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  • Sophie Hall, Ethical Hacker, Scottish Business Resilience Centre, shares guidance on how to be aware of scammers and stay safe on Valentine’s Day
  • Photo credit: Kostiantyn Li

    Love can make you blind, but don’t let it stop you from keeping an eye out for scams and cyber threats during this romantic holiday. As the clock ticks down to Valentine’s Day, many are excited to spend time with their significant others, some are waiting for the shops to discount the chocolate, meanwhile hackers and scammers are preparing to seduce you into handing over your data. But in what way are they flirting with you?

    E-Greeting Cards

    It’s hard to resist opening a card from a “secret admirer”, but do they want to infect you with their love or horrible malware?

    Scammers can send a greeting card via email or social media knowing that it will strike curiosity into many. After clicking the link, it could potentially take you to a dodgy website or to download malware. Malware can also be attached in an email or message, disguising itself as a card.

    To stay safe:

    • Check the sender’s email address for suspicious email domains.
    • Check where the link goes first, don’t just click it.
    • Don’t download attachments from an unknown source.
    • When in doubt, delete it.

    Delivery Scams

    On the lead up to Valentine’s Day, many stress over if their gifts will arrive on time. Scammers know how much pressure this can cause and can exploit this.

    For example, if you receive an email claiming your flowers won’t be delivered unless you re-enter your card details, you might enter them in a panic without analysing the email for discrepancies first.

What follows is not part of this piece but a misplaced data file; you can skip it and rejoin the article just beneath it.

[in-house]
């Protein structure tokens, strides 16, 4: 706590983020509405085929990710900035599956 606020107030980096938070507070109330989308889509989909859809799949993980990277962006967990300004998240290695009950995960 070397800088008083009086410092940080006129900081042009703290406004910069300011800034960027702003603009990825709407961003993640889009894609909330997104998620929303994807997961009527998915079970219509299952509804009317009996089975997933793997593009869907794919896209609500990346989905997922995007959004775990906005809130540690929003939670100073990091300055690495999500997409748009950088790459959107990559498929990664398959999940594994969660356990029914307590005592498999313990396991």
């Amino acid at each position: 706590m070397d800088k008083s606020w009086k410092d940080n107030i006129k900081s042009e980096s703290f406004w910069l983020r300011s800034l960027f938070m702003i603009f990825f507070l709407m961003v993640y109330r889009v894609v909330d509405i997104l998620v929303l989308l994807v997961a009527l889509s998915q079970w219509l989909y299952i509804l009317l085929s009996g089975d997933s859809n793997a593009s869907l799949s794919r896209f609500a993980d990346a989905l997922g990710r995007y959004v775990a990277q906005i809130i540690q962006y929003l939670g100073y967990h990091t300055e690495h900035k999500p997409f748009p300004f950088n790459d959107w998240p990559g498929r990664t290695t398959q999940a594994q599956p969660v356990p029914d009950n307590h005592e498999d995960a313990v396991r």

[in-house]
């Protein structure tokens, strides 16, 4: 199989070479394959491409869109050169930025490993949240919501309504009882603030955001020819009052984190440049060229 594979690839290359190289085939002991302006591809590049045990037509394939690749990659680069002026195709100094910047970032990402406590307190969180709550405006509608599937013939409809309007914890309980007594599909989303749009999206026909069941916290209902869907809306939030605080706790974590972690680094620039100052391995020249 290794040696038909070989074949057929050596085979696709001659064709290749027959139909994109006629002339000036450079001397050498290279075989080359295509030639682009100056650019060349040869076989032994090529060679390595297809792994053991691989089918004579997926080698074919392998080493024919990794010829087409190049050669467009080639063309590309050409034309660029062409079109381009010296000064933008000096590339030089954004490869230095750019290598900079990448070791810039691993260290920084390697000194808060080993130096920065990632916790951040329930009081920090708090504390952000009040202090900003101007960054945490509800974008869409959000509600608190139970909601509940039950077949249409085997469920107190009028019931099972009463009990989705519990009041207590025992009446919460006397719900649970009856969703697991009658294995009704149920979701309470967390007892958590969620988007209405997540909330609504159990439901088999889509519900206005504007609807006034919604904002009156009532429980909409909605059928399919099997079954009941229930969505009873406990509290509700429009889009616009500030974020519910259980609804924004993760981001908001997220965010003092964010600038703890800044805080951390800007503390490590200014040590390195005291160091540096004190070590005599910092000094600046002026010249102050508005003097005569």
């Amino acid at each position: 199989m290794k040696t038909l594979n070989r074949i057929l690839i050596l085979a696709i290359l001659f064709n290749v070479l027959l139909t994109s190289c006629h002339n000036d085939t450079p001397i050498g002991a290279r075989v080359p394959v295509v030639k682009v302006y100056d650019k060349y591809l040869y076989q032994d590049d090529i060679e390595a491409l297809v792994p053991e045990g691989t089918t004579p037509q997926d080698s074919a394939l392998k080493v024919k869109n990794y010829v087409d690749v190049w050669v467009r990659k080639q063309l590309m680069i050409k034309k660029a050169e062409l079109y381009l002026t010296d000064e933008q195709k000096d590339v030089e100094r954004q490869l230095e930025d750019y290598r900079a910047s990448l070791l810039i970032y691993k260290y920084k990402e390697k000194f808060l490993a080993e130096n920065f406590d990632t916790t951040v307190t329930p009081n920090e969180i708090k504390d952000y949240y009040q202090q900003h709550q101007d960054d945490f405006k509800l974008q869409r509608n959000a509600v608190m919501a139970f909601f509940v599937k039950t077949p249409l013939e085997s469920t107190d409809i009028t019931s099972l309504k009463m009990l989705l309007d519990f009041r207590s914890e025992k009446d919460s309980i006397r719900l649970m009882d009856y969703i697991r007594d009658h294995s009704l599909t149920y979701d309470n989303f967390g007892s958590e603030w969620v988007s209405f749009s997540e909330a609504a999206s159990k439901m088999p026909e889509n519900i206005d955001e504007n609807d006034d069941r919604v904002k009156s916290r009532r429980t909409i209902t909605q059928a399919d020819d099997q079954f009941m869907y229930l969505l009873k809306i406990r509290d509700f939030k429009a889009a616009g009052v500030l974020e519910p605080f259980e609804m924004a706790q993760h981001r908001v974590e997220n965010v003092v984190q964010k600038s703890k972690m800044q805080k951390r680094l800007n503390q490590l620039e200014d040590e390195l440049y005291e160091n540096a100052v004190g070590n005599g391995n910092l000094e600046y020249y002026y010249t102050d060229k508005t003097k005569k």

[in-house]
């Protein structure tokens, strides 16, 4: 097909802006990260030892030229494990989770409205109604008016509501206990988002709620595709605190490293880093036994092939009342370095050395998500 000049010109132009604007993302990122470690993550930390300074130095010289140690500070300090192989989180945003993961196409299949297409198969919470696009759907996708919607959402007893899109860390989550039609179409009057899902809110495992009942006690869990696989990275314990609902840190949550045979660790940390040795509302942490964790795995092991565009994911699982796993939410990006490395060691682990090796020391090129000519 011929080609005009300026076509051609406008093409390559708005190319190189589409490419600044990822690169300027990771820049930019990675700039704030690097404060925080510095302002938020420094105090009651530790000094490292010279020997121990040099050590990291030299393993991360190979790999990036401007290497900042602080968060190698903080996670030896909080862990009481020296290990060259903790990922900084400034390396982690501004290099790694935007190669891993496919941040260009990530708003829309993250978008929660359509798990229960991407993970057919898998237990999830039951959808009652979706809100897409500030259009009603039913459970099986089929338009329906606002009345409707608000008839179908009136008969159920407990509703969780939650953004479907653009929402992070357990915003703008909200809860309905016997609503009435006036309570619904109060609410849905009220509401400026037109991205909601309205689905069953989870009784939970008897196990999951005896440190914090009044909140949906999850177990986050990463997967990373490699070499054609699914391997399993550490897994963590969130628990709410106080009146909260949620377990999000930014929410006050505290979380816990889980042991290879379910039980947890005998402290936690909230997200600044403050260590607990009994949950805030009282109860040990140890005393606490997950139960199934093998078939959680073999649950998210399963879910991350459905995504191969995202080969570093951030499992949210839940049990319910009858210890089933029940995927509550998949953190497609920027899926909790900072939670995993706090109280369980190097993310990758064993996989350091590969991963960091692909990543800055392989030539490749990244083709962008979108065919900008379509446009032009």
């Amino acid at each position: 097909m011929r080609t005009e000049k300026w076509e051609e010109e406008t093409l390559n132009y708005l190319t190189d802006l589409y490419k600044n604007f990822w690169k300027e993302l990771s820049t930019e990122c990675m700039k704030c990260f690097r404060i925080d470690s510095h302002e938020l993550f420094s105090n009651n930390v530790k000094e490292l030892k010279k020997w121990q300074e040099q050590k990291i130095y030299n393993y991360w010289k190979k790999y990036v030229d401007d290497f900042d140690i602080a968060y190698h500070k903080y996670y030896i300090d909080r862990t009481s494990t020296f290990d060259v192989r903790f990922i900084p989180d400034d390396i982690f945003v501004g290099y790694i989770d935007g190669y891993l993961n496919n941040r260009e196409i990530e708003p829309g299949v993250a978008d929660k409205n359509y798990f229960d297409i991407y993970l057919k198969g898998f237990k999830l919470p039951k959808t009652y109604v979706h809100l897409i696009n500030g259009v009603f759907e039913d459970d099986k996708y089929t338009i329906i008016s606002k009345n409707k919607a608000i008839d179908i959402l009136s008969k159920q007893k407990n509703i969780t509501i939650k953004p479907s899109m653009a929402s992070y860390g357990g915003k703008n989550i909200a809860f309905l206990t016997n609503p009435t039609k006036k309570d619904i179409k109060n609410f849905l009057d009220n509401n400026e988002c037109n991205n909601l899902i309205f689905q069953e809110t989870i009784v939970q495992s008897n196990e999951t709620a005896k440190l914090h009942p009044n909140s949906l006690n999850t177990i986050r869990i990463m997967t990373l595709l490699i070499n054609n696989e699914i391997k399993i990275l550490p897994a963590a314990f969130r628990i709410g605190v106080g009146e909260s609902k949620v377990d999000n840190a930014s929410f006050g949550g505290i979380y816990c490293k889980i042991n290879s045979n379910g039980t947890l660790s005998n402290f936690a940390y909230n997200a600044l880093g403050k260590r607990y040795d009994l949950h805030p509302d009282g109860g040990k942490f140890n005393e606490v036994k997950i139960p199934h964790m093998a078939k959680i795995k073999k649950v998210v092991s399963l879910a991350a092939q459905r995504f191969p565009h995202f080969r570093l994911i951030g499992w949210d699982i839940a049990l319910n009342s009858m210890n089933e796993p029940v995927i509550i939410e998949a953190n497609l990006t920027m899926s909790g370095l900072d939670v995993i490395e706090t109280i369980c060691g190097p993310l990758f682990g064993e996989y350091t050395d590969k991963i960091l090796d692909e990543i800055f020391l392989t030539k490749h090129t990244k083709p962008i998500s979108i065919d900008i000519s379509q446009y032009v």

Attacks like this could catch you out easily if you have actually ordered something. This unfortunately could lead to you gifting your personal information and credit card details directly to the scammer.  

    To stay safe:

    • Check the sender’s email address for suspicious email domains.
    • Watch out for suspicious website addresses.
    • Be cautious of emails with an urgent tone, as this is common practice for scams.

    Fake Shops

    If money is tight a site offering discounts on beautiful jewellery and cosmetics might be exactly what you need, but sometimes it’s too good to be true. Fake stores have the potential to steal your personal and credit card information.

    Another way some stores offer huge discounts is by sending counterfeit products. Laboratory tests have shown products such as counterfeit perfume contained poisonous chemicals and even urine. If you cannot afford the real deal, instead of giving your spouse an allergic reaction, maybe just get them a card…

    To stay safe:

    • Check you’re using the real store’s website.
    • Buy from reputable stores that you trust.
    • Check reviews of shops you do not know.
    • If it seems too good to be true, it probably is.

    Dating Apps

    Still single this Valentine’s Day? The pandemic has transformed the way many people date, with more fish in the sea than ever on apps like Tinder, Hinge and Bumble.

    Dating apps require you to share a lot of information publicly. Any malicious person could create a fake account, view user’s information, and talk to them. People can often share personal information or sexually explicit photos. A malicious user could use the app to humiliate, blackmail, scam people or gain information for other attacks.

    When it comes to dating apps and security, it’s controversial. But if you’re set on using them, there are multiple ways to stay safe.

    To stay safe:

    • Be cautious of which apps you choose to use.
    • Don’t give away too much information.
    • Be on the lookout for fake profiles.
    • Stay safe when talking to strangers, just because they’re hot doesn’t mean they’re trustworthy!

    Romance Scams

    You might be looking for a future with someone, but they might be looking for a future with your money. Scammers have been known to build relationships with people and then ask for money. Their reasons will typically be for emergencies, such as medical bills, plane tickets and visas. Their idea is that if you really like them, then you are more likely to hand over your money. The scammers are right.

    To stay safe:

    • Don’t be fooled into giving large amounts of money to your online “lover”.
    • Look out for “love bombing” – if someone’s feelings are exceptionally strong soon after talking to them, they might be trying to scam you.
    • If something feels a bit off, it probably is.

    Have a sweet romantic night in with your partner or a crazy night out with your single friends on the 14th of February, just stay safe and don’t let a scammer break your heart.